In the run-up to the 2016 presidential election, then-candidate Donald Trump claimed that he couldn’t share his tax returns with the public because an IRS audit prevented him from doing so. According to a newly published book, however, this was a lie that Trump deliberately concocted to avoid releasing his taxes.
Every viable nominee for president since Richard Nixon — save for Trump — has shared several years of their tax records with the American public for the purpose of transparency. In 2016, Trump became the first candidate since the 1970s not to do so.
In “Confidence Man: The Making of Donald Trump and the Breaking of America,” New York Times journalist Maggie Haberman details how Trump and his staff came up with the lie on his plane during the 2016 campaign. Trump contemplated how he could “get [himself] out of this” in a discussion with his then-campaign manager Corey Lewandowski and his campaign press secretary Hope Hicks, Haberman wrote.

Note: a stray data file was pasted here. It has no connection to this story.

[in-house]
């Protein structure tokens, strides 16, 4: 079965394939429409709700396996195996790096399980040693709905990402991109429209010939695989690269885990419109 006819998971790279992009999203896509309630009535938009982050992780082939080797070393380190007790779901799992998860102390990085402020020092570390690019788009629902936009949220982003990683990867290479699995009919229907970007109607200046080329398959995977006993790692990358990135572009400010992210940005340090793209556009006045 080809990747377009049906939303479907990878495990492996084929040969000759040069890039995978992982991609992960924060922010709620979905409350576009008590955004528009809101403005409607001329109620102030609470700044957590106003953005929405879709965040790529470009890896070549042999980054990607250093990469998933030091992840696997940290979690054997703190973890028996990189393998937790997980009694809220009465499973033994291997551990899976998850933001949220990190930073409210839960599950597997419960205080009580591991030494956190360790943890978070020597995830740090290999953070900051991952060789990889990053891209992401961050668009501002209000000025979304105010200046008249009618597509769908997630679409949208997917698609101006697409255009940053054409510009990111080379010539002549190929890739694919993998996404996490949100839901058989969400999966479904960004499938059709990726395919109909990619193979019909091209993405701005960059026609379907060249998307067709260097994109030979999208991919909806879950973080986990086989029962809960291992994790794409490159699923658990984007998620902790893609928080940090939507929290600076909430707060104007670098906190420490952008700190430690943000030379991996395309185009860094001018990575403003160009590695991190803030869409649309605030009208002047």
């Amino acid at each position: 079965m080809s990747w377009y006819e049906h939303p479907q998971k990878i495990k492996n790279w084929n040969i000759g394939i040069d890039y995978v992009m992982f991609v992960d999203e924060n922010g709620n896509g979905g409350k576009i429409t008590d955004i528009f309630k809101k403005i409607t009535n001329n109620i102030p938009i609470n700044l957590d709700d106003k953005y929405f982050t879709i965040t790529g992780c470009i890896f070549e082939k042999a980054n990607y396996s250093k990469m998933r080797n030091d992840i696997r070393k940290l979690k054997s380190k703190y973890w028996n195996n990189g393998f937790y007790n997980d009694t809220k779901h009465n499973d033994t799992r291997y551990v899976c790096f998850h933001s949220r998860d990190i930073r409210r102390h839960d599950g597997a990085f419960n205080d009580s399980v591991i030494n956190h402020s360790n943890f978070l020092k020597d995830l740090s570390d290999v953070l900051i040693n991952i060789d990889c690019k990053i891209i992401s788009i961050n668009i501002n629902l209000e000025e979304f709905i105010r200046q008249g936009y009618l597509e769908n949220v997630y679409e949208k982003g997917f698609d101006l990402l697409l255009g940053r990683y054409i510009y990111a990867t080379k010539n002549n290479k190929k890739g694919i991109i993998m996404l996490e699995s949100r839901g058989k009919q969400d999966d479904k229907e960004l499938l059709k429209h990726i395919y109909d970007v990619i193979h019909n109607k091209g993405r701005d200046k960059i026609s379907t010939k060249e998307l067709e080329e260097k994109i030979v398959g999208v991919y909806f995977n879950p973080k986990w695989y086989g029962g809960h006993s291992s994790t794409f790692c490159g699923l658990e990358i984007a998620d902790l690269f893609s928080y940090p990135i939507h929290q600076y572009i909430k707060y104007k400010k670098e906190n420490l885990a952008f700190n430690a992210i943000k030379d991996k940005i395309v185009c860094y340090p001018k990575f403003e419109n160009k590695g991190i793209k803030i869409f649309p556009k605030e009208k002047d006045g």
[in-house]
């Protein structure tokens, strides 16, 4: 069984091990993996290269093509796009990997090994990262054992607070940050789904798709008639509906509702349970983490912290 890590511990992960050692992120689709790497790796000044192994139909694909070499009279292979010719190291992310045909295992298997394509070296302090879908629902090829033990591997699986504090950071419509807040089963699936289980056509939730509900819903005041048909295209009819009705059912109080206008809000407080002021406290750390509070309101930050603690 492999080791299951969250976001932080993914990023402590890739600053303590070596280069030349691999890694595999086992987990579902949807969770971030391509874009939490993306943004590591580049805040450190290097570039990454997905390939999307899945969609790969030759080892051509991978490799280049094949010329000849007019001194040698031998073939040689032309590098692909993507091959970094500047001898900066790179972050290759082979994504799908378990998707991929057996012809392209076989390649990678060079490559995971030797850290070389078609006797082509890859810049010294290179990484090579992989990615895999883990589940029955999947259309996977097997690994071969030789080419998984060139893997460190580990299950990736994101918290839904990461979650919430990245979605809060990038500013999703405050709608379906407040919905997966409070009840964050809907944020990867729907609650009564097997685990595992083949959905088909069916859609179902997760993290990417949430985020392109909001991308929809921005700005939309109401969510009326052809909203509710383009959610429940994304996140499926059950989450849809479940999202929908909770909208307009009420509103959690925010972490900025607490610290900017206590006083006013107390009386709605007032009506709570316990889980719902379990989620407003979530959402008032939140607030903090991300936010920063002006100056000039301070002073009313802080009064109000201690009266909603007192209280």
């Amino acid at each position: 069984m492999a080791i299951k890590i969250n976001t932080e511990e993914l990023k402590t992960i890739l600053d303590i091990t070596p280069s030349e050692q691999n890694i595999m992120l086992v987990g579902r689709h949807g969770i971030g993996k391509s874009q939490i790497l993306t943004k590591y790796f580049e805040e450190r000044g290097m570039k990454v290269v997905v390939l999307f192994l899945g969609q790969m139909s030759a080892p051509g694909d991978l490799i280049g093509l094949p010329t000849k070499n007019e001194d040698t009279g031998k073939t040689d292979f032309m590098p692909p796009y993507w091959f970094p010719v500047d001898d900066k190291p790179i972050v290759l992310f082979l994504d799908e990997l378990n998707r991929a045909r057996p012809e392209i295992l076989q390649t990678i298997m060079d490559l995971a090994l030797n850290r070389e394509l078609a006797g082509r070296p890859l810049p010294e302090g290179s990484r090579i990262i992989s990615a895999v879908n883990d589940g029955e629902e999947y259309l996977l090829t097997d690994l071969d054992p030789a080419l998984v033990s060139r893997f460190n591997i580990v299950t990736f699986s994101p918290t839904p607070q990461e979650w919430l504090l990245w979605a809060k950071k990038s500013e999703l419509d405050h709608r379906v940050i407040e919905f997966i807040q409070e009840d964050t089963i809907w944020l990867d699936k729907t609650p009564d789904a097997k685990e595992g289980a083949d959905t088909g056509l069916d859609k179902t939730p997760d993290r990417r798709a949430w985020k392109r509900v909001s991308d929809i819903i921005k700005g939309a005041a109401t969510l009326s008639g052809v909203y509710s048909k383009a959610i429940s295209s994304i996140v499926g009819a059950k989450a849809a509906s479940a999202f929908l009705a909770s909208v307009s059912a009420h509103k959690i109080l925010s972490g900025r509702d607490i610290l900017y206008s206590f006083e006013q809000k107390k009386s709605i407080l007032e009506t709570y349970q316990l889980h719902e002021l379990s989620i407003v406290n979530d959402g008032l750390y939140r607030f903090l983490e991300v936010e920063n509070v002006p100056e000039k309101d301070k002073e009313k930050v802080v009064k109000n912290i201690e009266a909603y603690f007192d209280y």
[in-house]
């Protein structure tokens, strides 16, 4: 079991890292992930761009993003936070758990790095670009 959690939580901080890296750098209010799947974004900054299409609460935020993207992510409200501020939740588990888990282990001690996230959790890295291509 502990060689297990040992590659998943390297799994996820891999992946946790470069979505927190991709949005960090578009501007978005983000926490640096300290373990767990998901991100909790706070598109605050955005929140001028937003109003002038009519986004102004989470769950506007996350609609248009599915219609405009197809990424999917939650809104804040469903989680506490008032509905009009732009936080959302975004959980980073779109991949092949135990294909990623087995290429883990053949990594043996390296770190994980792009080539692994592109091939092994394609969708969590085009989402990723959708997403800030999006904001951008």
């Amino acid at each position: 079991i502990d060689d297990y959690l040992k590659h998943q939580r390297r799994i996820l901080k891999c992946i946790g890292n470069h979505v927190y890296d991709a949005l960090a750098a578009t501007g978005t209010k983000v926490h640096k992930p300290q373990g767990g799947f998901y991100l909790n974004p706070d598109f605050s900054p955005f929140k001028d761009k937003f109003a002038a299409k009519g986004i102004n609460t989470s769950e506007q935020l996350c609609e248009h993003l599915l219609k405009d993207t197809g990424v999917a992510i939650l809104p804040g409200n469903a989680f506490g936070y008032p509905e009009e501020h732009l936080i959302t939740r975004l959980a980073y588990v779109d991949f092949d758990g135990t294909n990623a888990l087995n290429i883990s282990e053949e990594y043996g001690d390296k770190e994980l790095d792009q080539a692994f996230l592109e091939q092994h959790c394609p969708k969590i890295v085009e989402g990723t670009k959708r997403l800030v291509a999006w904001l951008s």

On the plane, “[Trump] leaned back, before snapping up to a sudden thought. ‘Well, you know my taxes are under audit. I always get audited,’ Trump said,” according to an excerpt from the book.
Trump believed that this was the perfect solution, Haberman wrote, as he’d “never not be under audit.”
Later on the campaign trail, Trump would claim that his lawyers had advised him against releasing his taxes, saying that it would be unwise to do so during an audit.
As several fact checks at the time (and in the years since) have pointed out, there is no law that prohibits individuals, including presidential candidates, from sharing their tax returns if they’re under an audit from the IRS. Instead, Trump was likely reluctant to share his tax returns because they’d paint him in a bad light — they could showcase, for example, that he was losing millions of dollars in revenue each year, or that he pays a substantially lower tax rate than most Americans with less wealth do annually.
Indeed, when the billionaire’s taxes eventually leaked in the fall of 2020, they showed that he had paid just $750 in income taxes in both 2016 and 2017 .
Months after Trump became president, he claimed that the American people no longer cared about his taxes. In reality, polling from his second presidential run in 2020 found that the vast majority of Americans (66 percent) agreed that he “should release his tax returns from earlier years.”
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